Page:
Video of that awful Pelosi speech

elly Davis with noticed my post about the Nancy Pelosi speech Monday — the one that was an outrageous example of partisan ranting at the worst possible moment, but certainly no excuse for those whiny Republicans to vote against a bill of great importance to the country — and felt like something was missing: video. So he sent me the imbed code.

I actually haven’t seen it myself yet — I just read the transcript that I shared with you earlier — and don’t have time to watch it now. But I don’t see any reason for y’all to wait any longer. Kelly sent me this early yesterday afternoon and I’m just seeing his e-mail, so we’re already behind the curve enough…

11 thoughts on “Video of that awful Pelosi speech

  1. Phillip

    Here’s more of interest re Pelosi’s speech, from the L.A.Times…one interesting theory I hadn’t seen before is that she was trying to win over many of the Democrats (generally from the more progressive wing of the party) who were opposing the bill. Also interesting is that the pre-submitted text of her speech (still incorrectly posted on some websites as the actual speech she gave) had far less partisan bite.
    The thing is that if Pelosi could restrain herself for another month, Obama can make the case she was trying to, on his way to victory and (if Democrats are not seen as the biggest problem in Congress) a pickup of more seats in the House and Senate…then beginning in 2009 the new team can begin to undo some of the damage to which she alluded, anyway. The extent to which she is seen as partisan and as part of the problem (such as the poor timing of this speech) decreases the chances of reaching the very goals she is pursuing.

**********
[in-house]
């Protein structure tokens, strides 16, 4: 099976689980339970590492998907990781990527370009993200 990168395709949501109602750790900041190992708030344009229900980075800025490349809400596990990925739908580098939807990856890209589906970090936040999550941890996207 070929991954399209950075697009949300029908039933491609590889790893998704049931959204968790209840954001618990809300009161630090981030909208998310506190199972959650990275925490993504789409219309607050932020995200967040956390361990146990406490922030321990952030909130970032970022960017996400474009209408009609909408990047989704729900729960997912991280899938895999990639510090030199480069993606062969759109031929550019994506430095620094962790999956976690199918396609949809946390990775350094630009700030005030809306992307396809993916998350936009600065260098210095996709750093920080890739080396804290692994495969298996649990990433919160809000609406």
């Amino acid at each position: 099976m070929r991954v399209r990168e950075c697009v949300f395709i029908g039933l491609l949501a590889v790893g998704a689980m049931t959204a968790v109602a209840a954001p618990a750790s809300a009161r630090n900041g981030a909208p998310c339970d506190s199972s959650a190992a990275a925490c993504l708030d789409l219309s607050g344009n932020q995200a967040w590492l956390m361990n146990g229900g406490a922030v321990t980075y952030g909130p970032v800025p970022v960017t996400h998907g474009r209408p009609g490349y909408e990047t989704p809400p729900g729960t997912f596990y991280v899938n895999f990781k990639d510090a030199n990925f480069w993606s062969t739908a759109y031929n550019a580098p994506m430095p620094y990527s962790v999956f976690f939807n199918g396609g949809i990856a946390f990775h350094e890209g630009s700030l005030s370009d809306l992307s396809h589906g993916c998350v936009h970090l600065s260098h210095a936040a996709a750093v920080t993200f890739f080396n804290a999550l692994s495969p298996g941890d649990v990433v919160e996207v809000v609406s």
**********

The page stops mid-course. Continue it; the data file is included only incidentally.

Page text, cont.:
2. Brad Warthen

    You say, "if Pelosi could restrain herself." Don’t you see that she can’t? Like the scorpion in the fable, she can’t help it; it’s her nature.

    As for her motivation — of course she was speaking to the extremes of her own party. But then you have to ask yourself, why did she have to do it in front of the Republicans? Unless, of course, you believe that she was deliberately trying to sabotage the vote, but make the Republicans the scapegoat, by deliberately antagonizing them. But I don’t believe she was thinking that far ahead; I think she was doing what people who owe their positions to partisan consideration do naturally. And that’s what’s wrong with parties in America.

    Imagine for a moment that the Speaker were someone else — say, our own John Spratt. Such a speech from him is unimaginable. Why? Because he’s not from San Francisco. He’s from an increasingly Republican district — one in which he has well-supported general election opposition almost every two years — so he knows better. He speaks to a broader community. Sort of like, on the state level, John Courson in his Shandon district. Sen. Courson is very much a conservative Republican, but his district demands that he conduct himself with respect to those who disagree.

  3. Phillip

    Brad, back in the good old days of July, when the Bush Administration announced its estimate of leaving a nearly $500 billion deficit to its successor, who condemned “the dismal legacy of the Bush administration,” going on to say, “Under its policies the largest surpluses in history have been converted into the largest deficits in history.” ?????
    Rep. John Spratt of South Carolina.
    Was he “speaking to the extremes of his own party” to use your phrase? I don’t think so.